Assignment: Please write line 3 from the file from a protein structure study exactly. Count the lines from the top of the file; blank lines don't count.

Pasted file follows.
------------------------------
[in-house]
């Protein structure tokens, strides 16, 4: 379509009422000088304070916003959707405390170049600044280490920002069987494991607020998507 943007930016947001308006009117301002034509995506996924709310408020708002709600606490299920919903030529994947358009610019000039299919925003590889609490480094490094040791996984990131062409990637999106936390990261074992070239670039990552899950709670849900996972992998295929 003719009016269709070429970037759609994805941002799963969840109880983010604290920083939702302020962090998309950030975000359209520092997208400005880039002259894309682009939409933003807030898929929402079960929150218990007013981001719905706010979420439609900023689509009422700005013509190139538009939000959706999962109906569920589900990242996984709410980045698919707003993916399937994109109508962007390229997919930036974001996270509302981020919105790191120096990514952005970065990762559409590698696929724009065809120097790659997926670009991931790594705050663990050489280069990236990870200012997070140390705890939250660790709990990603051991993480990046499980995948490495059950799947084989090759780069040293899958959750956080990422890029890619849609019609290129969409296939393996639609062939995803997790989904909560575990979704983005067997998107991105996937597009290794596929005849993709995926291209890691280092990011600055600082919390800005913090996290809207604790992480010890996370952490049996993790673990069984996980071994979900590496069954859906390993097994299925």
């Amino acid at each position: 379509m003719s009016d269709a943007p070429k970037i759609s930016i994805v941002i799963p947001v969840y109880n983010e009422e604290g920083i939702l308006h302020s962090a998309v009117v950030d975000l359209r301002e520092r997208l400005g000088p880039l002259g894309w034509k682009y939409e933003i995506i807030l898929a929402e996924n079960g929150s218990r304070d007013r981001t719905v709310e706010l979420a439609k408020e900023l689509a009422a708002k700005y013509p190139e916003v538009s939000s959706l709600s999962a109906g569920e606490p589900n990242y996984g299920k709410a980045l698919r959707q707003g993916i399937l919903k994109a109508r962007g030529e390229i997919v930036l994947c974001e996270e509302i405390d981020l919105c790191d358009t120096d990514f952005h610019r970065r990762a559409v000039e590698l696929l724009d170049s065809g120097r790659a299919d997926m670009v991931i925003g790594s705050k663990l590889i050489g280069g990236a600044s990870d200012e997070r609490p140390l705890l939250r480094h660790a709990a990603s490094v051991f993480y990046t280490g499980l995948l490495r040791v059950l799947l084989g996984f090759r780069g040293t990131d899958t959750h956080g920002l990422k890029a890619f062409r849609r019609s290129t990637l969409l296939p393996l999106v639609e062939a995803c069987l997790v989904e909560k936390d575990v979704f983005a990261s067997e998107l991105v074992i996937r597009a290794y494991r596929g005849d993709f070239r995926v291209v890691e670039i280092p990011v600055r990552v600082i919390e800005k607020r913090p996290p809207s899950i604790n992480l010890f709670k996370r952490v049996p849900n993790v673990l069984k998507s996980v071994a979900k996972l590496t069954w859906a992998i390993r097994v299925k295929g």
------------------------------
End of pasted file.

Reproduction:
């Amino acid at each position: 379509m003719s009016d269709a943007p070429k970037i759609s930016i994805v941002i799963p947001v969840y109880n983010e009422e604290g920083i939702l308006h302020s962090a998309v009117v950030d975000l359209r301002e520092r997208l400005g000088p880039l002259g894309w034509k682009y939409e933003i995506i807030l898929a929402e996924n079960g929150s218990r304070d007013r981001t719905v709310e706010l979420a439609k408020e900023l689509a009422a708002k700005y013509p190139e916003v538009s939000s959706l709600s999962a109906g569920e606490p589900n990242y996984g299920k709410a980045l698919r959707q707003g993916i399937l919903k994109a109508r962007g030529e390229i997919v930036l994947c974001e996270e509302i405390d981020l919105c790191d358009t120096d990514f952005h610019r970065r990762a559409v000039e590698l696929l724009d170049s065809g120097r790659a299919d997926m670009v991931i925003g790594s705050k663990l590889i050489g280069g990236a600044s990870d200012e997070r609490p140390l705890l939250r480094h660790a709990a990603s490094v051991f993480y990046t280490g499980l995948l490495r040791v059950l799947l084989g996984f090759r780069g040293t990131d899958t959750h956080g920002l990422k890029a890619f062409r849609r019609s290129t990637l969409l296939p393996l999106v639609e062939a995803c069987l997790v989904e909560k936390d575990v979704f983005a990261s067997e998107l991105v074992i996937r597009a290794y494991r596929g005849d993709f070239r995926v291209v890691e670039i280092p990011v600055r990552v600082i919390e800005k607020r913090p996290p809207s899950i604790n992480l010890f709670k996370r952490v049996p849900n993790v673990l069984k998507s996980v071994a979900k996972l590496t069954w859906a992998i390993r097994v299925k295929g």